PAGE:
In a way, when you have less every day time together, you have to be more intentional about scheduling specific time together. It is very rare, for instance, that my wife and I don't either go out to eat on Friday night or stay in and eat pizza and drink wine, do something together on the weekend (doesn't have to be big, but can be), and then have a "family meal" on Sunday. Having dedicated and scheduled time together kind of allows the rest of the week to be ok with less interaction, whether due to hours worked or her being out of town for work. 

Another thing that I think is huge is having aligned goals. It's a whole lot easier to be at peace with the grind when you know in X months you're taking a trip together to Italy and in Y years you'll have enough to buy a house. 

Finally, when you do have kids, a mentor of mine has told me that no matter how many trips you take a year as a family, make sure you schedule at least 1 vacation that's just you and the wife. Similarly, no matter how many times you go out to eat as a family, make sure you schedule at least some of those as simply 1 on 1 dates. Keep that fire alive. 

Commercial Real Estate Developer
 

I am a firm believer that your three most important choices in life are as follows: the person you marry, the profession you choose, and how you invest/spend your money. If these three work in harmony, everything else will follow

 

The harder part is having kids with this career. Especially if spouse is also working. Being married while in this career isn’t the challenging part. Wife knows I am working for our common prosperity. She gets it. She picks up slack where she can. Supports me and the choices. But kids? They are time sucks and highly unpredictable. And they put huge strains on marriage.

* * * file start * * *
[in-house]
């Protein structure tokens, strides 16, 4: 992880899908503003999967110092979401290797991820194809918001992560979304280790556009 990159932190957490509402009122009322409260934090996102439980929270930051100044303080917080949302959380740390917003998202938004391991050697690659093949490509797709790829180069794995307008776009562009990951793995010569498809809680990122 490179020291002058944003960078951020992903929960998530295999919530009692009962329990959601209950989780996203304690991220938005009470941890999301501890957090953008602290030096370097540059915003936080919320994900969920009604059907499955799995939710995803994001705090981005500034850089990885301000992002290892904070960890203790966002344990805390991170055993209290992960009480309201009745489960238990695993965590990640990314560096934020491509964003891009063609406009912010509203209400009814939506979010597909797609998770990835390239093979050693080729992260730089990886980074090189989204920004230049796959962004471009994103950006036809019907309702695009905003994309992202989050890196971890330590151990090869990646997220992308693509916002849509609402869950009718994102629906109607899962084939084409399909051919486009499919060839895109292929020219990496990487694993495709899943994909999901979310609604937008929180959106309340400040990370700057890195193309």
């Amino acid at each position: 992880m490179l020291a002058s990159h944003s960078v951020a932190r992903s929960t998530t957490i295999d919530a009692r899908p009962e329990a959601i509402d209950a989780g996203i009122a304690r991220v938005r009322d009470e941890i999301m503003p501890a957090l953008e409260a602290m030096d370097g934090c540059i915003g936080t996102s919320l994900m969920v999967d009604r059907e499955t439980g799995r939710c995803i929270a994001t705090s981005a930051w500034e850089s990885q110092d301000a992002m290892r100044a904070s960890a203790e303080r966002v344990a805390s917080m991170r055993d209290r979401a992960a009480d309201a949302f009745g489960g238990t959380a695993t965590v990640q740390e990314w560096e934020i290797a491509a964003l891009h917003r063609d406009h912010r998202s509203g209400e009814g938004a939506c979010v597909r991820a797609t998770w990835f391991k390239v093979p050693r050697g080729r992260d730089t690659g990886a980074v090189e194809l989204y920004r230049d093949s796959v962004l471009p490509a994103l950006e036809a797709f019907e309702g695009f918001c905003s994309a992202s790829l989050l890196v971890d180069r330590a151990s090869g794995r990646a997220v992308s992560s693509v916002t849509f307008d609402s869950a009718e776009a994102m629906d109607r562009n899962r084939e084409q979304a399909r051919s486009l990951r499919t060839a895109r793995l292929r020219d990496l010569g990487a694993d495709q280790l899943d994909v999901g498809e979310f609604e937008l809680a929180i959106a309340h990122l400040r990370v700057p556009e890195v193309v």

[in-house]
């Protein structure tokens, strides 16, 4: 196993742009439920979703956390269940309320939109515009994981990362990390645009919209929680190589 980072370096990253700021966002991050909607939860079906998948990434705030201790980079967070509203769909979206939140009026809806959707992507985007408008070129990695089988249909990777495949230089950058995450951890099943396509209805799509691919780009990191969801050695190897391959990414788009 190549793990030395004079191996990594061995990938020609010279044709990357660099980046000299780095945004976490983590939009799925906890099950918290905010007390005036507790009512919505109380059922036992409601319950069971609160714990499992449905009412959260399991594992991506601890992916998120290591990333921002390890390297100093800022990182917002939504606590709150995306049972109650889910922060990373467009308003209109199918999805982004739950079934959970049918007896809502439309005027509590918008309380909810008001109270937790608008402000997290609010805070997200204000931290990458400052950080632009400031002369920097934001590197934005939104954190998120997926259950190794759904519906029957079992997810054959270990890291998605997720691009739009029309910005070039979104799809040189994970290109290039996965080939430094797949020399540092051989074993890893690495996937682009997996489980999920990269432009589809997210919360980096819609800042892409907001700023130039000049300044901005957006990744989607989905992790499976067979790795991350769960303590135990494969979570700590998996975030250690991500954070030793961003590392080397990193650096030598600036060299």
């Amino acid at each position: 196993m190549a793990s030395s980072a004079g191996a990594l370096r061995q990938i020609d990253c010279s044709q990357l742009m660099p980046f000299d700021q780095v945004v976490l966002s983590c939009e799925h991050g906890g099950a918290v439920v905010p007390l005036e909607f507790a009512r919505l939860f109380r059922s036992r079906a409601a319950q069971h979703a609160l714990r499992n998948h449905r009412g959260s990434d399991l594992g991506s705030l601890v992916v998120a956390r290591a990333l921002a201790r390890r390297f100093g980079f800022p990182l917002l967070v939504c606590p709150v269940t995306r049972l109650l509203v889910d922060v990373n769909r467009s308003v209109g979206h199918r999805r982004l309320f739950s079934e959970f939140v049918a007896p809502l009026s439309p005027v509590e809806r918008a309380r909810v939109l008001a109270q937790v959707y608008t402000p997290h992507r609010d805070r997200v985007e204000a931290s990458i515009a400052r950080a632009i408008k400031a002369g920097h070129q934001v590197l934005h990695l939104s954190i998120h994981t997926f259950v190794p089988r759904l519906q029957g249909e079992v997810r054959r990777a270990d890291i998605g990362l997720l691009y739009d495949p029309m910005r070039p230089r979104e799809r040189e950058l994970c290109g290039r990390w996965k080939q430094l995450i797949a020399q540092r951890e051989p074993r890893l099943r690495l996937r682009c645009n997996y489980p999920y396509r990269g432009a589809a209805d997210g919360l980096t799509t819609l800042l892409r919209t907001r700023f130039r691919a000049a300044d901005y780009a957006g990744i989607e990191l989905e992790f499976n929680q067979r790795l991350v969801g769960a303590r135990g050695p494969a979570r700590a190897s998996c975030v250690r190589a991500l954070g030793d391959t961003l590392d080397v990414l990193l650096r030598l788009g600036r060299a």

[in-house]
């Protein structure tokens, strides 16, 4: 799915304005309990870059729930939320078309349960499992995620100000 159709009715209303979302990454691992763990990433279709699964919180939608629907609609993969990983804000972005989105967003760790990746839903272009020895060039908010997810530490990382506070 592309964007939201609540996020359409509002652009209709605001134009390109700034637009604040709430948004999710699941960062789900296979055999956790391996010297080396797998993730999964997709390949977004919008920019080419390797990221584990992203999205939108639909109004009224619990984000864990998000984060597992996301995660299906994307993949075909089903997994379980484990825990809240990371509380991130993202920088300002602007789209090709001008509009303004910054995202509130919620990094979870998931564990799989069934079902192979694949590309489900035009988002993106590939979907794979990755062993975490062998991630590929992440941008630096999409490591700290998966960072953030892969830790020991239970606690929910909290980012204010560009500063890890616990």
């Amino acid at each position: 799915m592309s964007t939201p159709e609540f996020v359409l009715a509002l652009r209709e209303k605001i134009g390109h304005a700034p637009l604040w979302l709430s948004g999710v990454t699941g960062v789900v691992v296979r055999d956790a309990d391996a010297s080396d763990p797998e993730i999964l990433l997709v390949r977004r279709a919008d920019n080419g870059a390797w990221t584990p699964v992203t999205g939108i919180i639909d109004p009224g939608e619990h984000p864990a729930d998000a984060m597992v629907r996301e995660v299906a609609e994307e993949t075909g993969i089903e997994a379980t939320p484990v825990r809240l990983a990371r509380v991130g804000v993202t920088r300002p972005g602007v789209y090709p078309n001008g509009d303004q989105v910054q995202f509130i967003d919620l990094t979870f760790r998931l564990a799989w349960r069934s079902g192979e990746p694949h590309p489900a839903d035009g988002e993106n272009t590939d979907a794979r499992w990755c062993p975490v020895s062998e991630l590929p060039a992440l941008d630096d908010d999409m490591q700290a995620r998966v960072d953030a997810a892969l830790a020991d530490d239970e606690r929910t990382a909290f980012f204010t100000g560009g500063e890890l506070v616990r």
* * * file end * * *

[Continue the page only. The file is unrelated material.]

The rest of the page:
Example: Monday night the 2 year old didn’t sleep much. Fucked up my whole week because I have insomnia and the little dude keeping me up all Monday night fucked up the next 3 days. Productivity low. Falling repeatedly asleep at the desk. Useless on any complex work. And that’s just this week. Got to get the 8 year old to class in morning. Gotta clean up after them. Help with homework. Entertain them and take them to weekend extra classes and sports. That’s much harder.

Marriage and wife? Relatively less strain.

 

It makes life a lot less stressful. But I am lucky to be with someone who knows I value my career and is supportive of me. If that wasn’t the case it’d be an issue so I recommend you nail that personality trait before committing.

I did the early 20s, party a lot, always try to hook up with girls life and had an awesome time but now I’m much more content from both a personal life and career standpoint.